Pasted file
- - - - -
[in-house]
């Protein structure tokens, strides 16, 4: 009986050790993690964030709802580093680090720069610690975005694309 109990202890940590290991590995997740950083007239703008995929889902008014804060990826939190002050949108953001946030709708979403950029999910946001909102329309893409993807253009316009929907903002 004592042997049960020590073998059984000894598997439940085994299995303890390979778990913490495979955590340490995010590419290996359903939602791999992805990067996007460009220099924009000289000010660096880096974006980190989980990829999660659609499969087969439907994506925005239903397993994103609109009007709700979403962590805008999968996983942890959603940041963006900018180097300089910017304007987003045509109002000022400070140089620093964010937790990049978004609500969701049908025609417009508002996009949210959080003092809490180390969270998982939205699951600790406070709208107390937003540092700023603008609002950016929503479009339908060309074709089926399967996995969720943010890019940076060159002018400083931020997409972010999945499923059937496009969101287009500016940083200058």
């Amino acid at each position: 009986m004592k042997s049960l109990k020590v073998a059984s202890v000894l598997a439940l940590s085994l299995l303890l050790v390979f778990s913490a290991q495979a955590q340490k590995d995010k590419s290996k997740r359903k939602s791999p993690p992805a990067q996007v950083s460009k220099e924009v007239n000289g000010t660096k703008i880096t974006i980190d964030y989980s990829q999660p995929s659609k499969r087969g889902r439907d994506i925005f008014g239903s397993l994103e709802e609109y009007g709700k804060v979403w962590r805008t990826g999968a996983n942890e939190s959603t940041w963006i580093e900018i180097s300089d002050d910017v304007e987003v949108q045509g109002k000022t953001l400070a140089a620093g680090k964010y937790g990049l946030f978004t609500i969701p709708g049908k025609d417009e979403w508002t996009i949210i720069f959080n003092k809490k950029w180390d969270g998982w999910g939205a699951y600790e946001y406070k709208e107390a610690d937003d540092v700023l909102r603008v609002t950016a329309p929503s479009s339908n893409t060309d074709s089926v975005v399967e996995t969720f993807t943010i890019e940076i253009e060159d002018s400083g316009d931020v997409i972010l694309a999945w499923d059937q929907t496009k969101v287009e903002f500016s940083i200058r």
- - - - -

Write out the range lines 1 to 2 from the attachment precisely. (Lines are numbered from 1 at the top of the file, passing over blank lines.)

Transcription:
[in-house]
């Protein structure tokens, strides 16, 4: 009986050790993690964030709802580093680090720069610690975005694309 109990202890940590290991590995997740950083007239703008995929889902008014804060990826939190002050949108953001946030709708979403950029999910946001909102329309893409993807253009316009929907903002 004592042997049960020590073998059984000894598997439940085994299995303890390979778990913490495979955590340490995010590419290996359903939602791999992805990067996007460009220099924009000289000010660096880096974006980190989980990829999660659609499969087969439907994506925005239903397993994103609109009007709700979403962590805008999968996983942890959603940041963006900018180097300089910017304007987003045509109002000022400070140089620093964010937790990049978004609500969701049908025609417009508002996009949210959080003092809490180390969270998982939205699951600790406070709208107390937003540092700023603008609002950016929503479009339908060309074709089926399967996995969720943010890019940076060159002018400083931020997409972010999945499923059937496009969101287009500016940083200058």